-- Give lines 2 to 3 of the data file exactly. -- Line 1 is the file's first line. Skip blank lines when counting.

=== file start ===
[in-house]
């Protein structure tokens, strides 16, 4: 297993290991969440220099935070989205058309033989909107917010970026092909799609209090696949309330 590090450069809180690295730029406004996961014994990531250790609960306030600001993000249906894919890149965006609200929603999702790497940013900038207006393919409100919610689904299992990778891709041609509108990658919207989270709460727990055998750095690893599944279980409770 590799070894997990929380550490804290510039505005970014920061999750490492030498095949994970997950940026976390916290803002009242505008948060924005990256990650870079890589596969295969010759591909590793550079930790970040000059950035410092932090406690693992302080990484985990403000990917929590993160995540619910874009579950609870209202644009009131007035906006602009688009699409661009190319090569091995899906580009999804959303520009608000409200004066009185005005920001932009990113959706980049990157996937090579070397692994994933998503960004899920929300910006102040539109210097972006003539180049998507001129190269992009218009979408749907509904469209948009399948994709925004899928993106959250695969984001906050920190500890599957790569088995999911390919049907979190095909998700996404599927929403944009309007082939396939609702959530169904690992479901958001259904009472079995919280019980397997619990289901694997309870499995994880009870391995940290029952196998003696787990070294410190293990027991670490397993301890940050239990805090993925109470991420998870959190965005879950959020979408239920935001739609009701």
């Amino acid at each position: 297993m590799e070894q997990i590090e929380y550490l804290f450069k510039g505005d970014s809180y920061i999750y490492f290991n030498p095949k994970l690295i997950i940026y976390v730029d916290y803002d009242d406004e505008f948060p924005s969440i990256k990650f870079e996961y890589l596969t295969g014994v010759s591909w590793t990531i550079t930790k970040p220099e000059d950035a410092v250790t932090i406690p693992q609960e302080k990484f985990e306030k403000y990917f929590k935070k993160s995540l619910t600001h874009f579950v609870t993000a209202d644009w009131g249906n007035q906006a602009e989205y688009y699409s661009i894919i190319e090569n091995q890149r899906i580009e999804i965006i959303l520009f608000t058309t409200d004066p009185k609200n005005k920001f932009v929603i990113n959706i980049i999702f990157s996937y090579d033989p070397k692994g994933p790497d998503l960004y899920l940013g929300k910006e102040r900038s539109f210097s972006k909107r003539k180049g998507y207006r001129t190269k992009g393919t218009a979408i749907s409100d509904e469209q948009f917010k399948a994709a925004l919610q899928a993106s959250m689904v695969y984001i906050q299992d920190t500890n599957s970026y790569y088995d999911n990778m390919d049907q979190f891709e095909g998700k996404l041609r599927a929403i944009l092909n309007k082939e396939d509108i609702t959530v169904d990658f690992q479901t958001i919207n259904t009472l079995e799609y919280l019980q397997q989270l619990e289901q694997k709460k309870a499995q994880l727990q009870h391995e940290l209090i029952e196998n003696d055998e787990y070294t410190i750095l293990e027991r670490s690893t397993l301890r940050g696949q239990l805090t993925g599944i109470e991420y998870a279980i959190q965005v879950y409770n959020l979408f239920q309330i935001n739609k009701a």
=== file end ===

């Protein structure tokens, strides 16, 4: 297993290991969440220099935070989205058309033989909107917010970026092909799609209090696949309330 590090450069809180690295730029406004996961014994990531250790609960306030600001993000249906894919890149965006609200929603999702790497940013900038207006393919409100919610689904299992990778891709041609509108990658919207989270709460727990055998750095690893599944279980409770 590799070894997990929380550490804290510039505005970014920061999750490492030498095949994970997950940026976390916290803002009242505008948060924005990256990650870079890589596969295969010759591909590793550079930790970040000059950035410092932090406690693992302080990484985990403000990917929590993160995540619910874009579950609870209202644009009131007035906006602009688009699409661009190319090569091995899906580009999804959303520009608000409200004066009185005005920001932009990113959706980049990157996937090579070397692994994933998503960004899920929300910006102040539109210097972006003539180049998507001129190269992009218009979408749907509904469209948009399948994709925004899928993106959250695969984001906050920190500890599957790569088995999911390919049907979190095909998700996404599927929403944009309007082939396939609702959530169904690992479901958001259904009472079995919280019980397997619990289901694997309870499995994880009870391995940290029952196998003696787990070294410190293990027991670490397993301890940050239990805090993925109470991420998870959190965005879950959020979408239920935001739609009701």
């Amino acid at each position: 297993m590799e070894q997990i590090e929380y550490l804290f450069k510039g505005d970014s809180y920061i999750y490492f290991n030498p095949k994970l690295i997950i940026y976390v730029d916290y803002d009242d406004e505008f948060p924005s969440i990256k990650f870079e996961y890589l596969t295969g014994v010759s591909w590793t990531i550079t930790k970040p220099e000059d950035a410092v250790t932090i406690p693992q609960e302080k990484f985990e306030k403000y990917f929590k935070k993160s995540l619910t600001h874009f579950v609870t993000a209202d644009w009131g249906n007035q906006a602009e989205y688009y699409s661009i894919i190319e090569n091995q890149r899906i580009e999804i965006i959303l520009f608000t058309t409200d004066p009185k609200n005005k920001f932009v929603i990113n959706i980049i999702f990157s996937y090579d033989p070397k692994g994933p790497d998503l960004y899920l940013g929300k910006e102040r900038s539109f210097s972006k909107r003539k180049g998507y207006r001129t190269k992009g393919t218009a979408i749907s409100d509904e469209q948009f917010k399948a994709a925004l919610q899928a993106s959250m689904v695969y984001i906050q299992d920190t500890n599957s970026y790569y088995d999911n990778m390919d049907q979190f891709e095909g998700k996404l041609r599927a929403i944009l092909n309007k082939e396939d509108i609702t959530v169904d990658f690992q479901t958001i919207n259904t009472l079995e799609y919280l019980q397997q989270l619990e289901q694997k709460k309870a499995q994880l727990q009870h391995e940290l209090i029952e196998n003696d055998e787990y070294t410190i750095l293990e027991r670490s690893t397993l301890r940050g696949q239990l805090t993925g599944i109470e991420y998870a279980i959190q965005v879950y409770n959020l979408f239920q309330i935001n739609k009701a």